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City comedy

City comedy

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City comedy, also called Citizen Comedy, is a common genre of Elizabethan, Jacobean, and Caroline comedy on the London stage from the last years of the 16th century to the closing of the theaters in 1642. Some usual meanings of the term include:
  • Any English comedy, typically written during the reign of James I (1603-24) set in London
    London
    London is the capital city of :England and the :United Kingdom, the largest metropolitan area in the United Kingdom, and the largest urban zone in the European Union by most measures. Located on the River Thames, London has been a major settlement for two millennia, its history going back to its...

     and depicting ordinary London life.
  • London comedies that are specifically satirical in nature, depicting London as a hotbed of vice and folly; in particular, some of the comedies of Ben Jonson
    Ben Jonson
    Benjamin Jonson was an English Renaissance dramatist, poet and actor. A contemporary of William Shakespeare, he is best known for his satirical plays, particularly Volpone, The Alchemist, and Bartholomew Fair, which are considered his best, and his lyric poems...

     (Volpone, Epicoene), Thomas Middleton
    Thomas Middleton
    Thomas Middleton was an English Jacobean playwright and poet. Middleton stands with John Fletcher and Ben Jonson as among the most successful and prolific of playwrights who wrote their best plays during the Jacobean period. He was one of the few Renaissance dramatists to achieve equal success in...

     (A Trick to Catch the Old One, A Chaste Maid in Cheapside
    A Chaste Maid in Cheapside
    A Chaste Maid in Cheapside is a city comedy written c. 1613 by English Renaissance playwright Thomas Middleton. Unpublished until 1630 and long-neglected afterwards, it is now considered among the best and most characteristic Jacobean comedies....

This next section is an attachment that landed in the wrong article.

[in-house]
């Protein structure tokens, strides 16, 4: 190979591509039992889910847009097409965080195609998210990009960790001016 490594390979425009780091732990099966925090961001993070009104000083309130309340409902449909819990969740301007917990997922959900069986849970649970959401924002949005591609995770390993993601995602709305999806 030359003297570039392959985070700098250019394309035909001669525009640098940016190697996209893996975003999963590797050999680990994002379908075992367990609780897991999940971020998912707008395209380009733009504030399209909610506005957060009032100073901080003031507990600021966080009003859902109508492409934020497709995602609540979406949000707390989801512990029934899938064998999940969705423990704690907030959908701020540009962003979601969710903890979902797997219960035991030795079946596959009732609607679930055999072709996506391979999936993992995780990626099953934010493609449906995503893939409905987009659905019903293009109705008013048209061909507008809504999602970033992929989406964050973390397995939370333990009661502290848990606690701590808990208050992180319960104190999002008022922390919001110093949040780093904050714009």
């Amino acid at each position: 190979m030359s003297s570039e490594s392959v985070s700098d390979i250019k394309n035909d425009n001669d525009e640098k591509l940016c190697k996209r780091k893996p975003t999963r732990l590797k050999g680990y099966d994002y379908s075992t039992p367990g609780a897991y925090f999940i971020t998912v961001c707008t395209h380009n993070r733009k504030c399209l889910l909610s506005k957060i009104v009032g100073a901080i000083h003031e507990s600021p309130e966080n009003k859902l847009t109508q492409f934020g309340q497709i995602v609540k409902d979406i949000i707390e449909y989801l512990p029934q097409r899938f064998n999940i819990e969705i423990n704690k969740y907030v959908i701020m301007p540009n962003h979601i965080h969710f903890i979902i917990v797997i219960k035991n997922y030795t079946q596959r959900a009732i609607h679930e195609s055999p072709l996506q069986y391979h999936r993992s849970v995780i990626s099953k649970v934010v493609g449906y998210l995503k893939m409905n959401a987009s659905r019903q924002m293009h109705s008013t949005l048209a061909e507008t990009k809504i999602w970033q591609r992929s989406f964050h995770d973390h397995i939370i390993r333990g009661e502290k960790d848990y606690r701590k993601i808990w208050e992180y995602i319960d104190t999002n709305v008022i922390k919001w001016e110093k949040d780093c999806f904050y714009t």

) and John Marston
    John Marston
    John Marston was an English poet, playwright and satirist during the late Elizabethan and Jacobean periods...

     (The Dutch Courtesan').


Among the earliest City Comedies are Ben Jonson's "Every Man Out of His Humour" and Thomas Dekker's "The Shoemaker's Holiday," both dating from 1598. . The genre soon became very popular; the intricately-plotted romantic comedies of Shakespeare and John Lyly
John Lyly
John Lyly was an English writer, best known for his books Euphues,The Anatomy of Wit and Euphues and His England. Lyly's linguistic style, originating in his first books, is known as Euphuism.-Biography:John Lyly was born in Kent, England, in 1553/1554...

 that had been in vogue on the public and private stages until this point were largely superseded by plays which were set in a recognizable contemporary London, and which dealt with, in Ben Jonson
Ben Jonson
Benjamin Jonson was an English Renaissance dramatist, poet and actor. A contemporary of William Shakespeare, he is best known for his satirical plays, particularly Volpone, The Alchemist, and Bartholomew Fair, which are considered his best, and his lyric poems...

's words, "deeds and language such as men do use" (Prologue to Every Man in his Humour
Every Man in His Humour
Every Man in His Humour is a 1598 play by the English playwright Ben Jonson. The play belongs to the subgenre of the "humours comedy," in which each major character is dominated by an overriding humour or obsession.-Performance and Publication:...

).

Other notable examples of the genre are [John] Chapman, Marston and Jonson's "Eastward Ho!," Dekker's "The Honest Whore, Parts 1 and 2," and [Phillip] Massinger's "A New Way to Pay Old Debts."

The city comedy can be considered a forerunner of the comedy of manners
Comedy of manners
The comedy of manners is a genre of play/television/film which satirizes the manners and affectations of a social class, often represented by stock characters, such as the miles gloriosus in ancient times, the fop and the rake during the Restoration, or an old person pretending to be young...

.